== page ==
A Summit County man learned the hard way last month that you can’t always trust people you meet online.
The 21-year-old had been communicating with someone he thought was a woman on Facebook when the person convinced him to send explicit photos of himself through the messenger app, according to the Summit County Sheriff’s Office.
The person demanded money to not make the photos public, so the victim sent $100 through Western Union, a Sheriff’s Office report states. The person then requested an additional $1,000, but the victim refused to send it. The victim filed a report with the Sheriff’s Office on Sept. 26.
Lt. Andrew Wright said reports of people attempting to extort others over social media are becoming increasingly common.
“It’s so easy for people to disguise themselves and have ill intentions,” he said. “Before anyone chooses to engage in that type of risqué behavior, they really ought to know who it is on the other end.”
Wright said it is extremely difficult to identify a suspect in online cases of fraud or extortion. No leads or suspect information were available in the current case.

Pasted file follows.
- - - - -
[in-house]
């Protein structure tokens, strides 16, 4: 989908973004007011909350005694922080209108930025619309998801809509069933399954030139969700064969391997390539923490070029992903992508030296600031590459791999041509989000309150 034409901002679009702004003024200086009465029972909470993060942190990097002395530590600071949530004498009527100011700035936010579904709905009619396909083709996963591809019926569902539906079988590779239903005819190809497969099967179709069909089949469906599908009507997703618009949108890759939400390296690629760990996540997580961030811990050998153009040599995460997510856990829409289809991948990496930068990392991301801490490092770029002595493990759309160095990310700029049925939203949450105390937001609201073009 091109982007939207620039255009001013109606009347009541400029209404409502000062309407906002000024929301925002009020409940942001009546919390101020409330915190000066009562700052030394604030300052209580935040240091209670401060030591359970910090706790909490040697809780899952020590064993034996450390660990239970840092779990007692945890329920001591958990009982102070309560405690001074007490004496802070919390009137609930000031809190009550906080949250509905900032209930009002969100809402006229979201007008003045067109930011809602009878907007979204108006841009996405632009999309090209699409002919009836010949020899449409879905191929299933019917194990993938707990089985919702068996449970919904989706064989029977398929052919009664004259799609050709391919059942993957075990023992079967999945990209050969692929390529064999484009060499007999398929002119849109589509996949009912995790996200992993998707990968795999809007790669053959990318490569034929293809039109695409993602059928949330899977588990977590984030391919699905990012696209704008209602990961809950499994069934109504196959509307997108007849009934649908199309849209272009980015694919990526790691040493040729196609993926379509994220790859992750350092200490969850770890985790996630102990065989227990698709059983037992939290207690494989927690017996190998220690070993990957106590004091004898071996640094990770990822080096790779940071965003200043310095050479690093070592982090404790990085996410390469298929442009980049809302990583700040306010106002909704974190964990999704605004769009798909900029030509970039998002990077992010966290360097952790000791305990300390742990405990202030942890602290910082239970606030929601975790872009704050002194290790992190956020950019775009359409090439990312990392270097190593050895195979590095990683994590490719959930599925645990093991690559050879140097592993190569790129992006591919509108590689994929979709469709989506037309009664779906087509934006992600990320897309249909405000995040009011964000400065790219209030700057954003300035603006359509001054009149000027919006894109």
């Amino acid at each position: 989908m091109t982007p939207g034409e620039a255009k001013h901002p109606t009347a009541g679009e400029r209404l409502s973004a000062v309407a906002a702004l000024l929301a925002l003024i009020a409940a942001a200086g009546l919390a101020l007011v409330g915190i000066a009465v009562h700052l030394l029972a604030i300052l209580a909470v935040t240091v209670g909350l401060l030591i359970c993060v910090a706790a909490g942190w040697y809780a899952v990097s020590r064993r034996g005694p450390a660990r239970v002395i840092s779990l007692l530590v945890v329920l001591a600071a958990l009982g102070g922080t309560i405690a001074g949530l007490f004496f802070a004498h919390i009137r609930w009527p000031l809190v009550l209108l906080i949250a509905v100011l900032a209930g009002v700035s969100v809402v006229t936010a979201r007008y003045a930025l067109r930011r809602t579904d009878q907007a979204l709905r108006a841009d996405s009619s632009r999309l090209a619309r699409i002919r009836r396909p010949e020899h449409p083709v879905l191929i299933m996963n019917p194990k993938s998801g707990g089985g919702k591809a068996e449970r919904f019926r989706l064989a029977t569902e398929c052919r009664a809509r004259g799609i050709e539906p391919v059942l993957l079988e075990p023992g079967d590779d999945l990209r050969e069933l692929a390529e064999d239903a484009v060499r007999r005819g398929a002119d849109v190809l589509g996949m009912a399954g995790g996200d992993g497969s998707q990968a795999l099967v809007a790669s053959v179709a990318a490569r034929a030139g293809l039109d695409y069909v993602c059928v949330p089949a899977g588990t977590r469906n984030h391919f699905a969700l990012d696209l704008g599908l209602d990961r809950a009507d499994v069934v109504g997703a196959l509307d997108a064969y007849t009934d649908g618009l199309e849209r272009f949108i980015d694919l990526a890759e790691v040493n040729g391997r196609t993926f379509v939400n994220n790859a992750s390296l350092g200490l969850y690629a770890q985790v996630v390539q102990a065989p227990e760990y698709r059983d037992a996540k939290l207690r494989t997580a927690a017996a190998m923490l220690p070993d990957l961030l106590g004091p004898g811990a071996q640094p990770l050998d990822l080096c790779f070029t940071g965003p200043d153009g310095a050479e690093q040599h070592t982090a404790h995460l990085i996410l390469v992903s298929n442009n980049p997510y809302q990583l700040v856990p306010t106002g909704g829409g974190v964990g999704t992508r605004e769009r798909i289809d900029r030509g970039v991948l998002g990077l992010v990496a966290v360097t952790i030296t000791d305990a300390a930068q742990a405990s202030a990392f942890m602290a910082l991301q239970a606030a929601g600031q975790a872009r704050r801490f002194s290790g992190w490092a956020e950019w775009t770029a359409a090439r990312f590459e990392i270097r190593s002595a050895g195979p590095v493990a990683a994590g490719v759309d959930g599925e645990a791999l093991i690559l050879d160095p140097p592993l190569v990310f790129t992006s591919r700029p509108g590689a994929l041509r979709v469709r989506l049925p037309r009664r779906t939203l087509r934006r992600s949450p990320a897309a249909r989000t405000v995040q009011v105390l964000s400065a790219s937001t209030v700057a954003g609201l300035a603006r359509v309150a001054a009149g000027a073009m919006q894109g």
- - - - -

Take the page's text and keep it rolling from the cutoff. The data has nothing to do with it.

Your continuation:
“The profile can be deleted or it could be something completely fake that someone has generated for the purpose of extorting people,” he said. “The technology these days makes it extremely difficult for law enforcement to track down people who are using the internet or social media to scam people.”
Wright encouraged people to exercise caution when sharing anything online, especially photos or personal information.
“These situations can be very difficult and even embarrassing to report to law enforcement,” he said. “The obvious answer would be to save those exchanges for in person because otherwise you are at their mercy.”